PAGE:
|Important||This document may not represent best practices for current development, links to downloads and other resources may no longer be valid. Current recommended version can be found here. ArchiveDisclaimer|
XML Technology Backgrounder
Extensible Markup Language (XML) provides a way to describe structured data. Unlike HTML tags, which are primarily used to control the display and appearance of data, XML tags are used to define the structure and data types of the data itself.
XML uses a set of tags to delineate elements of data. Each element encapsulates a piece of data that may be very simple or very complex. You can define an unlimited set of XML tags. For example, you might define XML tags to declare pieces of data from a purchase order, such as the price, tax, shipping address, billing address, and so on. As XML tags are adopted throughout an organization and across organizations, data from all kinds of different data stores will be easier to exchange and manipulate.
XML is simple, platform-independent, and a widely adopted standard. The advantage of XML over HTML is that it separates the user interface from the structured data. This separation of data from presentation enables the integration of data from diverse sources. Customer information, purchase orders, research results, bill payments, medical records, catalog data, and other information can be converted to XML.
XML vs. HTML
The following are a few important points to keep in mind about the relationship between XML and HTML:
- XML is not a replacement for HTML; in fact, XML can be considered a complement to HTML. XML and HTML have different goals: HTML is designed to display data and is focused on how data looks, while XML is designed to describe data and to focus on what data is.
- Like HTML, XML does not do anything. While XML tags can be used to describe the structure of an item such as a purchase order, it does not contain any code that can be used to send that purchase order, process it, or ensure that it is filled. Other people must write code to actually do these things with your XML-formatted data.
- Unlike HTML, XML tags are defined by the author of a schema or document and are unlimited. HTML tags are predefined; HTML authors can only use tags that are supported by the current HTML standard.
Uses of XML
XML is an extremely flexible way to pass around data. The following are all examples where XML can be used:
- An ordinary document
- A structured record, such as an appointment record or purchase order
- Internet/intranet Web applications that move data
- An object with data, such as the persistent format of an object or ActiveX control
- A data record, such as the result set of a query
- Meta-content about a Web site, such as Channel Definition Format (CDF)
- Graphical presentation, such as an application's user interface
- Links between information and people on the Web
- C# code, which can be documented with XML; for more information, see XML Documentation
- Discovery documents used to locate available XML Web services; For more information, see XML Web Service Discovery.
The following lists several advantages XML has over other formats when storing information:
- XML formats are text-based, making them more readable, easier to document, and sometimes easier to debug.
- XML documents can use much of the infrastructure already built for HTML, including the HTTP protocol and some browsers. HTTP allows XML to be transferred across firewalls.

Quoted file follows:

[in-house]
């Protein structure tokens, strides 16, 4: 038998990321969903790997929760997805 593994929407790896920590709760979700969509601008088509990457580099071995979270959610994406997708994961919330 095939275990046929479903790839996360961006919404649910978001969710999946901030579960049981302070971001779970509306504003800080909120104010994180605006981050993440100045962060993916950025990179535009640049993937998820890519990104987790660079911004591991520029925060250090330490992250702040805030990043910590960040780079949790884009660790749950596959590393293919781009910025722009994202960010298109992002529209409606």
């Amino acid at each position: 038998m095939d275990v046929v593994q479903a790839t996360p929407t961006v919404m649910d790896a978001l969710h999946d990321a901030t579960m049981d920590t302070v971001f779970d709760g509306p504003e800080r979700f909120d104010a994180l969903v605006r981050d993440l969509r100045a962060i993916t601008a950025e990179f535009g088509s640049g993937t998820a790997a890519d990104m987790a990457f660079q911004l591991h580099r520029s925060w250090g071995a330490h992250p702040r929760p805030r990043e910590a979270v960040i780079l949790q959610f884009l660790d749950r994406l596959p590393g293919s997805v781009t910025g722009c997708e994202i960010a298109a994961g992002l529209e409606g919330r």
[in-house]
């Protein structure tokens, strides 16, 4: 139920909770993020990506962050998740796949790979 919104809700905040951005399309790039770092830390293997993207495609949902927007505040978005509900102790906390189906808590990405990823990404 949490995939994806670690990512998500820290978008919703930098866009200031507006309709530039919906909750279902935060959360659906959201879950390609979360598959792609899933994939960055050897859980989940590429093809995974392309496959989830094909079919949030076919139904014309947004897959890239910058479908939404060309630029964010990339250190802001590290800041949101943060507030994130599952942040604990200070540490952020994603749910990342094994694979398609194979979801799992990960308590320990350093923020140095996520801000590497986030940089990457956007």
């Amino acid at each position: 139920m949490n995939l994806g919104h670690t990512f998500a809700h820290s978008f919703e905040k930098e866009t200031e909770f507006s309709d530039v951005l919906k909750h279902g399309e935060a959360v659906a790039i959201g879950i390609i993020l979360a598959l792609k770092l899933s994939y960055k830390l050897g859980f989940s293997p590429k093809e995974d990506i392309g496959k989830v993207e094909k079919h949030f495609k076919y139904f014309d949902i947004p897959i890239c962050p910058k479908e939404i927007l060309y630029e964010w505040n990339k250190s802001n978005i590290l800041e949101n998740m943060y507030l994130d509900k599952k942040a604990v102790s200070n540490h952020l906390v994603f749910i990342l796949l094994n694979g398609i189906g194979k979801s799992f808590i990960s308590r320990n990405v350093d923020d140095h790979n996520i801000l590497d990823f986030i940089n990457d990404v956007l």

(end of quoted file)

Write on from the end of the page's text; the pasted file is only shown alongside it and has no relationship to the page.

- XML parsing is well defined and widely implemented, making it possible to retrieve information from XML documents in a variety of environments.
- Applications can rely on XML parsers to do some structural validation, as well as data type checking (when schemas are used).
- XML is built on a Unicode foundation, making it easier to create internationalized documents.
XML is not appropriate for every situation, however. XML documents tend to be more verbose than the binary formats they replace. They take up more network bandwidth and storage space, or require more processor time for compression. XML parsing can be slower than parsing highly optimized binary formats and can require more memory. However, careful application design can avoid some of these problems.
Validating XML Documents
To validate that XML documents contain the desired data and structure, an XML Schema must be associated with the XML document. XML Schemas are the rules that define how elements and attributes are structured to form XML documents. You can share schemas between organizations to make it simple to transfer and process shared data. For more information, see Introduction to XML Schemas.
Displaying XML Data
There are several ways that can be used to display (or present) XML data.
There are even mechanisms of data binding that can be used along with style sheets to arrange XML data into a visual presentation and to add interactivity.
Among others, here are a few methods to display XML:
- XSLT – Extensible Style Sheet Language
- CSS – Cascading Style Sheets
- Microsoft Internet Explorer
For more information, see MSDN Online XML Developer Center Web site (http://msdn.microsoft.com/xml/default.asp).
If you are familiar with HTML, you can learn to create XML documents, requiring only that they be valid and well formed. For more information about XML, see the XML SDK and MSDN Online XML Developer Center Web site (http://msdn.microsoft.com/xml/default.asp).
For more information, see the World Wide Web Consortium (W3C) Specification for XML (http://www.w3.org/XML/).
XML Schemas and Data | XML Schemas and the XML Designer| XML Elements, Attributes, and Types | XML in Visual Studio | XML Documentation | Introduction to Datasets | Introduction to Data Access with ADO.NET